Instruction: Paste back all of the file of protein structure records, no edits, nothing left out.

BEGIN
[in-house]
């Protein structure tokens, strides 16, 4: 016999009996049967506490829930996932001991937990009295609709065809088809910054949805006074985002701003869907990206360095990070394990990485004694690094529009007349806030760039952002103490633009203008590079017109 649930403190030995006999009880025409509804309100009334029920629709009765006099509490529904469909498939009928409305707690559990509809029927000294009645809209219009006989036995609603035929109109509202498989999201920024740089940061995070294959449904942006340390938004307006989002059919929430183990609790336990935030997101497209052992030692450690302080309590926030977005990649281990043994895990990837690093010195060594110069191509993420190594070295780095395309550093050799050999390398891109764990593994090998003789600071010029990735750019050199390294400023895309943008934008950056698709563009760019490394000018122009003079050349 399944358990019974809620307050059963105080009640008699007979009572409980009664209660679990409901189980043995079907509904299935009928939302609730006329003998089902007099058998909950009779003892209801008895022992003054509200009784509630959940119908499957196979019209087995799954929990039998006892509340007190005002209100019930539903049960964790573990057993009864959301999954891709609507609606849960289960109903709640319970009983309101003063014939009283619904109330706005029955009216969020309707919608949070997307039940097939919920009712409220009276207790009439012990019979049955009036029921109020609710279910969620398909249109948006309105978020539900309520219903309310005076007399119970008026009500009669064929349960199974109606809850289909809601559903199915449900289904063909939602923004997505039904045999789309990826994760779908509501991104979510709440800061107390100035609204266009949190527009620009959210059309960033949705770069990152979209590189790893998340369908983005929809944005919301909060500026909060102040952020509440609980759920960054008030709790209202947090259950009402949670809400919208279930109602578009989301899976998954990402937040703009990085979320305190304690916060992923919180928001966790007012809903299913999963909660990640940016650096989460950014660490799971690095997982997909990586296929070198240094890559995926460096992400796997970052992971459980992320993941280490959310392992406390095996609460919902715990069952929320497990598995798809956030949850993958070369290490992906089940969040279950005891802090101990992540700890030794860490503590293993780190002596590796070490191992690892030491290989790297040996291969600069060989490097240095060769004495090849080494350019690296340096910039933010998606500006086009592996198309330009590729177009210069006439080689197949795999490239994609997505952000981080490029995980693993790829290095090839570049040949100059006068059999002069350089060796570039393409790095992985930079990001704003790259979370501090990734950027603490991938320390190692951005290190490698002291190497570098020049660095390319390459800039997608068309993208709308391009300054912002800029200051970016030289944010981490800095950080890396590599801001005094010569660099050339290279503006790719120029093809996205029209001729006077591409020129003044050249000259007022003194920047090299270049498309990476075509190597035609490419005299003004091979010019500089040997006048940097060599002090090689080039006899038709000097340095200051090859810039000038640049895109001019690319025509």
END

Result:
[in-house]
């Protein structure tokens, strides 16, 4: 016999009996049967506490829930996932001991937990009295609709065809088809910054949805006074985002701003869907990206360095990070394990990485004694690094529009007349806030760039952002103490633009203008590079017109 649930403190030995006999009880025409509804309100009334029920629709009765006099509490529904469909498939009928409305707690559990509809029927000294009645809209219009006989036995609603035929109109509202498989999201920024740089940061995070294959449904942006340390938004307006989002059919929430183990609790336990935030997101497209052992030692450690302080309590926030977005990649281990043994895990990837690093010195060594110069191509993420190594070295780095395309550093050799050999390398891109764990593994090998003789600071010029990735750019050199390294400023895309943008934008950056698709563009760019490394000018122009003079050349 399944358990019974809620307050059963105080009640008699007979009572409980009664209660679990409901189980043995079907509904299935009928939302609730006329003998089902007099058998909950009779003892209801008895022992003054509200009784509630959940119908499957196979019209087995799954929990039998006892509340007190005002209100019930539903049960964790573990057993009864959301999954891709609507609606849960289960109903709640319970009983309101003063014939009283619904109330706005029955009216969020309707919608949070997307039940097939919920009712409220009276207790009439012990019979049955009036029921109020609710279910969620398909249109948006309105978020539900309520219903309310005076007399119970008026009500009669064929349960199974109606809850289909809601559903199915449900289904063909939602923004997505039904045999789309990826994760779908509501991104979510709440800061107390100035609204266009949190527009620009959210059309960033949705770069990152979209590189790893998340369908983005929809944005919301909060500026909060102040952020509440609980759920960054008030709790209202947090259950009402949670809400919208279930109602578009989301899976998954990402937040703009990085979320305190304690916060992923919180928001966790007012809903299913999963909660990640940016650096989460950014660490799971690095997982997909990586296929070198240094890559995926460096992400796997970052992971459980992320993941280490959310392992406390095996609460919902715990069952929320497990598995798809956030949850993958070369290490992906089940969040279950005891802090101990992540700890030794860490503590293993780190002596590796070490191992690892030491290989790297040996291969600069060989490097240095060769004495090849080494350019690296340096910039933010998606500006086009592996198309330009590729177009210069006439080689197949795999490239994609997505952000981080490029995980693993790829290095090839570049040949100059006068059999002069350089060796570039393409790095992985930079990001704003790259979370501090990734950027603490991938320390190692951005290190490698002291190497570098020049660095390319390459800039997608068309993208709308391009300054912002800029200051970016030289944010981490800095950080890396590599801001005094010569660099050339290279503006790719120029093809996205029209001729006077591409020129003044050249000259007022003194920047090299270049498309990476075509190597035609490419005299003004091979010019500089040997006048940097060599002090090689080039006899038709000097340095200051090859810039000038640049895109001019690319025509």